A thousand ways to please a husband

Sadie Stein in The Paris Review:

ThousandcoverMany people engage in dubious experimentation in their youth. Some get involved with intravenous drugs. Others sleep with problematic men. A few tattoo their faces. I, for my part, went on a spree when I was nineteen of cooking exclusively from a 1917-era cookbook. The book, A Thousand Ways to Please a Husband (with Bettina’s Best Recipes), might sound vaguely titillating. It’s not. ATWtPaH, by Louise Bennett Weaver and Helen Cowles LeCron, is the story of Bettina and Bob’s first year of marriage. The fictional, surnameless couple, who populate a series of domestic vignettes (with menus and recipes), seems to live on the outskirts of an anonymous American city where Bob does … well, some kind of office job. It’s 1917, but apparently no need at all to mention the War. My copy is a yellow hardcover I acquired at a long-ago church sale; it’s illustrated liberally with images of mischievous chef-cupids and periodic thumbnail sketches of the newlyweds. By the time we meet the pair, on their first night in their brand-new, cozy brown bungalow, the honeymoon is over—literally. When the happy-go-lucky Bob suggests dinner out, after they disembark from the train, he’s treated to the following:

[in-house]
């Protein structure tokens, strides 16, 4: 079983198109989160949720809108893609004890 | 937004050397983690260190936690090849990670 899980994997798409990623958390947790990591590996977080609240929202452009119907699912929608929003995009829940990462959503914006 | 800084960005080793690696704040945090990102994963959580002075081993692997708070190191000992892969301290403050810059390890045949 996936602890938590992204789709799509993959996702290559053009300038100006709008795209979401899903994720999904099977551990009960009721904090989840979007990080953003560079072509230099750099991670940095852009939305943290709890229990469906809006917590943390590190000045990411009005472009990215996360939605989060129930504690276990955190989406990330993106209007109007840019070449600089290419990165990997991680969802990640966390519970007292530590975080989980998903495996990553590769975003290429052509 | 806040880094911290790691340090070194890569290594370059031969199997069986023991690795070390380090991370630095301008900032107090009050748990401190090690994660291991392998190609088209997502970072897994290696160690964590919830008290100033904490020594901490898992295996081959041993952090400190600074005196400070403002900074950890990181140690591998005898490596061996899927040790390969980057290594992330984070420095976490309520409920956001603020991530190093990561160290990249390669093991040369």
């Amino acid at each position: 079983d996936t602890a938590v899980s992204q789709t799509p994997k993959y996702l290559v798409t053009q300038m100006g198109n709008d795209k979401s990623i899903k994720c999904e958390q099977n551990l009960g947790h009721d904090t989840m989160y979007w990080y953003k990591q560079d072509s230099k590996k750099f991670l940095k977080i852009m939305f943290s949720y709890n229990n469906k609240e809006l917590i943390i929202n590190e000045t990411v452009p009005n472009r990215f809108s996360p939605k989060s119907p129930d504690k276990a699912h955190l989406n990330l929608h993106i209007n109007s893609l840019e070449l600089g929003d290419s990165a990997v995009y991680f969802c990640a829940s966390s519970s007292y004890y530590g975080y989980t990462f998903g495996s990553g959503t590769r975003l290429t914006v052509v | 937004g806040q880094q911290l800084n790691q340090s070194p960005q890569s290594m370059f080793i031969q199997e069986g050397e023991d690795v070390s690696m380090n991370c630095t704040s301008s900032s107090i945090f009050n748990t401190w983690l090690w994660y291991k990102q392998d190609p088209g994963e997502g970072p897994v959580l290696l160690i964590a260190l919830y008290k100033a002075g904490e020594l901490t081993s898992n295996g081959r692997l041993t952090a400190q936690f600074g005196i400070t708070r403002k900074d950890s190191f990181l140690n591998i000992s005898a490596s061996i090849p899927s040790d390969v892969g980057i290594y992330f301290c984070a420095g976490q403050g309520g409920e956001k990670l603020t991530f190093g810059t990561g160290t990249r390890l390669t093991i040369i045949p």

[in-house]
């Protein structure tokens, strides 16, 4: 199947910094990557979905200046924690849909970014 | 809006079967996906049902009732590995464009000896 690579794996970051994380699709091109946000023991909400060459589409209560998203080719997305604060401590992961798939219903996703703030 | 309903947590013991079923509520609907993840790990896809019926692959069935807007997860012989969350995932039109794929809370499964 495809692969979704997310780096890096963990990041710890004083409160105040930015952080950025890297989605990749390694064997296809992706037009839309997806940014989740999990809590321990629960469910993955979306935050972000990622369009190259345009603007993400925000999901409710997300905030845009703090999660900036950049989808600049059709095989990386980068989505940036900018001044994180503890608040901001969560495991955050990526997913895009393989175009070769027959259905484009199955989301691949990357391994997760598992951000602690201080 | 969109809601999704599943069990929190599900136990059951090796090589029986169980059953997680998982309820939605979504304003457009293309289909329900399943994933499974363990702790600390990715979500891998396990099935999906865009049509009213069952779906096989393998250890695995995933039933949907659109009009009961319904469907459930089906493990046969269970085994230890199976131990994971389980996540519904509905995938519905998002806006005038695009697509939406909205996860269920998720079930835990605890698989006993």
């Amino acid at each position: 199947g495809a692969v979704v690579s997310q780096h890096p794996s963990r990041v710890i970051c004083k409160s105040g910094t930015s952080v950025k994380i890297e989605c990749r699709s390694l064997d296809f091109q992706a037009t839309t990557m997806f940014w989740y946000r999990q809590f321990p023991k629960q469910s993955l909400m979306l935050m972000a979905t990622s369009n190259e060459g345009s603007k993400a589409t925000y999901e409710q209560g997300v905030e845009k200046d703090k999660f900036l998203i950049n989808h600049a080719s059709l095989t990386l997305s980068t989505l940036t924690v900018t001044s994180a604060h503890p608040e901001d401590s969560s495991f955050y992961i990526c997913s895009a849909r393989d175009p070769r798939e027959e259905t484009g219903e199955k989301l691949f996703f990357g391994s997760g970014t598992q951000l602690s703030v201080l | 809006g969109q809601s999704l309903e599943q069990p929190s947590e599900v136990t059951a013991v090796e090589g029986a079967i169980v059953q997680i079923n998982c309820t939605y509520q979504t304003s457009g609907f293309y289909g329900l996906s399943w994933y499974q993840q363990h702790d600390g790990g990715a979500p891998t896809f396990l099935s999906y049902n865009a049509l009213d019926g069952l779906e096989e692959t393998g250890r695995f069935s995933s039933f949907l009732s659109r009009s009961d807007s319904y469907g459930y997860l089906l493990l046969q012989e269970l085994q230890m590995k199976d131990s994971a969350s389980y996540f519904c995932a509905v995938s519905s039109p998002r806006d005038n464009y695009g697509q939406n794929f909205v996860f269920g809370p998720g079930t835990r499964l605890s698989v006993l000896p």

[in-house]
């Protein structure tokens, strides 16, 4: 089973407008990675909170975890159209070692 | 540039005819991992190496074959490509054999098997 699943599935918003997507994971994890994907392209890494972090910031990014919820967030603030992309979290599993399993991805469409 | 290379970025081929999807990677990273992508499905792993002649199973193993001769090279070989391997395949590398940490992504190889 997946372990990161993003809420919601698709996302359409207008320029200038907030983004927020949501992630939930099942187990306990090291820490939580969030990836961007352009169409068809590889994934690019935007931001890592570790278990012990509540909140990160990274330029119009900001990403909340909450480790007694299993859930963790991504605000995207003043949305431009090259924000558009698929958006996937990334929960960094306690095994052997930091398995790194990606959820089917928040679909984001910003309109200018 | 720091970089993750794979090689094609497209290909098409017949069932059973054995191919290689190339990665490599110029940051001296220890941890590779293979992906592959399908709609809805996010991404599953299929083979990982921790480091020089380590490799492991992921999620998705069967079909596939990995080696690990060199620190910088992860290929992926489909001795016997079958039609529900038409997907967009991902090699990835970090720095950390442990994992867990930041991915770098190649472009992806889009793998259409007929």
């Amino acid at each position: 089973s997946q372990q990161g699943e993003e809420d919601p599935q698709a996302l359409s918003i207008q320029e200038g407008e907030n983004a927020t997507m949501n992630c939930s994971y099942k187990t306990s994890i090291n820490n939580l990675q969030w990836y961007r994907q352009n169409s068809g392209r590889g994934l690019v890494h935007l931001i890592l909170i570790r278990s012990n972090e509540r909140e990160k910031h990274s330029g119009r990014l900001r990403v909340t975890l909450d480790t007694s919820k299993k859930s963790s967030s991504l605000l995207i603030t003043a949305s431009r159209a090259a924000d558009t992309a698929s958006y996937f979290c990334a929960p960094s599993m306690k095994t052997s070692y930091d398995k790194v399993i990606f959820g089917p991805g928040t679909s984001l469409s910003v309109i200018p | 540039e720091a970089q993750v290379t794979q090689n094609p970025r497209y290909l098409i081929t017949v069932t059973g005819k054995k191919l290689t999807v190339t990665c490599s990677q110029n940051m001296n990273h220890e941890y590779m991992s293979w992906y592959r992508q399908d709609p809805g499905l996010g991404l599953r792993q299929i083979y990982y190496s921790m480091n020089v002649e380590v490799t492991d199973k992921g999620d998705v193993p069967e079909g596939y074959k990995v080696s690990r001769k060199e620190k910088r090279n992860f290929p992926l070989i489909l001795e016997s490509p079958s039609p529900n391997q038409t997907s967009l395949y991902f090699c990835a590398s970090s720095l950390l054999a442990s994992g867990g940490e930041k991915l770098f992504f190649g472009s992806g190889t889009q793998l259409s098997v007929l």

“I’m ashamed of you! We’ll take the first car for home—a streetcar, not a taxi! Our extravagant days are over, and the time has come to show you that Bettina knows how to keep house!” Home again, and swathed in a trim percale apron, Bettina turns to her “Emergency Shelf,” which will become a recurring character, along with the word “economical,” her energy-efficient fireless cooker (a slow cooker of sorts), and the budget notebook that is her preferred topic of dinner-table conversation. “That was fun,” Bob says of the day they assembled the shelf. “Yes, and work, too,” said Bettina, “but I’m glad we did it. Do you remember how much I saved by getting things in dozen and half-dozen lots? And Mother showed me how much better it was to buy the larger sizes in bottled things, because in buying the smaller bottles you spend most of your money for the glass. Now that you have to pay my bills, Bob, you’ll be glad that I know these things.” In case you’re wondering, that evening Bob sat down to:

Creamed Tuna on Toast Strips
Canned Peas with Butter Sauce
Rolls Butter
Strawberry Preserves
Hot Chocolate with Marshmallows

More here. (Note: For my own favorite Uber Chef and dear friend Elatia Harris with love)